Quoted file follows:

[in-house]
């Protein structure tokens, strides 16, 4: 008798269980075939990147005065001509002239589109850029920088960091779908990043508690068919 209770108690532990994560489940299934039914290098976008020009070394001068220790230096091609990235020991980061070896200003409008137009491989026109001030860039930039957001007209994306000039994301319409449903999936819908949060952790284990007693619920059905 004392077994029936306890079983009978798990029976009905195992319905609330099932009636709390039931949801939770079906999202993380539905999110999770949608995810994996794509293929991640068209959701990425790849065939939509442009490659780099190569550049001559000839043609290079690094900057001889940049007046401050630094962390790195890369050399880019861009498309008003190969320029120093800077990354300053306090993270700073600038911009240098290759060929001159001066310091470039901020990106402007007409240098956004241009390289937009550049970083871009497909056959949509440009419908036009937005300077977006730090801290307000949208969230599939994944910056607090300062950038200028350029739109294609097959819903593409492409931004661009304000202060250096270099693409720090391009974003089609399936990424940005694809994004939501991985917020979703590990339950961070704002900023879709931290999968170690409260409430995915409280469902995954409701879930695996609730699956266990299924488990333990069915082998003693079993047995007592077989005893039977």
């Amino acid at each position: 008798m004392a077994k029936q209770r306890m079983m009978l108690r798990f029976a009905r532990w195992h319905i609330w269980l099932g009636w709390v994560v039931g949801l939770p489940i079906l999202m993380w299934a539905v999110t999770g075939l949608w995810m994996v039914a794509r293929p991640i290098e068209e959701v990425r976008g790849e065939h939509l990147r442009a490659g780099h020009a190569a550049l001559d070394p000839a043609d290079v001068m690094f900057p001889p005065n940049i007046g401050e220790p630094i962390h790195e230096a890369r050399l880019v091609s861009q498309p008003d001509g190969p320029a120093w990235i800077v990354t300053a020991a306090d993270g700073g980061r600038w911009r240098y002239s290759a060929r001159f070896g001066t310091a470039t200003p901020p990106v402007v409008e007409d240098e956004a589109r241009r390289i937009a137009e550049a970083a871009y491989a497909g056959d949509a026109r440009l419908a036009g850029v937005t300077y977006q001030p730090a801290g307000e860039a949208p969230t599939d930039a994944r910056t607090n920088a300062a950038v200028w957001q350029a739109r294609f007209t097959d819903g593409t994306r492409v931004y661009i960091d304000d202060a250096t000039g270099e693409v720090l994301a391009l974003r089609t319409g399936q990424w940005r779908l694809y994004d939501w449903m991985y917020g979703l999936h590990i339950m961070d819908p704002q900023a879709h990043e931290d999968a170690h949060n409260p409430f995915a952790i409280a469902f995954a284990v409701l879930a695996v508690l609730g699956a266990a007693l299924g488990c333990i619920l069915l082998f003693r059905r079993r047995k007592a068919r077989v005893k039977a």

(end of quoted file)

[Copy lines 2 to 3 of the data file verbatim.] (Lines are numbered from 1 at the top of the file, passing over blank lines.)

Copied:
């Protein structure tokens, strides 16, 4: 008798269980075939990147005065001509002239589109850029920088960091779908990043508690068919 209770108690532990994560489940299934039914290098976008020009070394001068220790230096091609990235020991980061070896200003409008137009491989026109001030860039930039957001007209994306000039994301319409449903999936819908949060952790284990007693619920059905 004392077994029936306890079983009978798990029976009905195992319905609330099932009636709390039931949801939770079906999202993380539905999110999770949608995810994996794509293929991640068209959701990425790849065939939509442009490659780099190569550049001559000839043609290079690094900057001889940049007046401050630094962390790195890369050399880019861009498309008003190969320029120093800077990354300053306090993270700073600038911009240098290759060929001159001066310091470039901020990106402007007409240098956004241009390289937009550049970083871009497909056959949509440009419908036009937005300077977006730090801290307000949208969230599939994944910056607090300062950038200028350029739109294609097959819903593409492409931004661009304000202060250096270099693409720090391009974003089609399936990424940005694809994004939501991985917020979703590990339950961070704002900023879709931290999968170690409260409430995915409280469902995954409701879930695996609730699956266990299924488990333990069915082998003693079993047995007592077989005893039977």
């Amino acid at each position: 008798m004392a077994k029936q209770r306890m079983m009978l108690r798990f029976a009905r532990w195992h319905i609330w269980l099932g009636w709390v994560v039931g949801l939770p489940i079906l999202m993380w299934a539905v999110t999770g075939l949608w995810m994996v039914a794509r293929p991640i290098e068209e959701v990425r976008g790849e065939h939509l990147r442009a490659g780099h020009a190569a550049l001559d070394p000839a043609d290079v001068m690094f900057p001889p005065n940049i007046g401050e220790p630094i962390h790195e230096a890369r050399l880019v091609s861009q498309p008003d001509g190969p320029a120093w990235i800077v990354t300053a020991a306090d993270g700073g980061r600038w911009r240098y002239s290759a060929r001159f070896g001066t310091a470039t200003p901020p990106v402007v409008e007409d240098e956004a589109r241009r390289i937009a137009e550049a970083a871009y491989a497909g056959d949509a026109r440009l419908a036009g850029v937005t300077y977006q001030p730090a801290g307000e860039a949208p969230t599939d930039a994944r910056t607090n920088a300062a950038v200028w957001q350029a739109r294609f007209t097959d819903g593409t994306r492409v931004y661009i960091d304000d202060a250096t000039g270099e693409v720090l994301a391009l974003r089609t319409g399936q990424w940005r779908l694809y994004d939501w449903m991985y917020g979703l999936h590990i339950m961070d819908p704002q900023a879709h990043e931290d999968a170690h949060n409260p409430f995915a952790i409280a469902f995954a284990v409701l879930a695996v508690l609730g699956a266990a007693l299924g488990c333990i619920l069915l082998f003693r059905r079993r047995k007592a068919r077989v005893k039977a």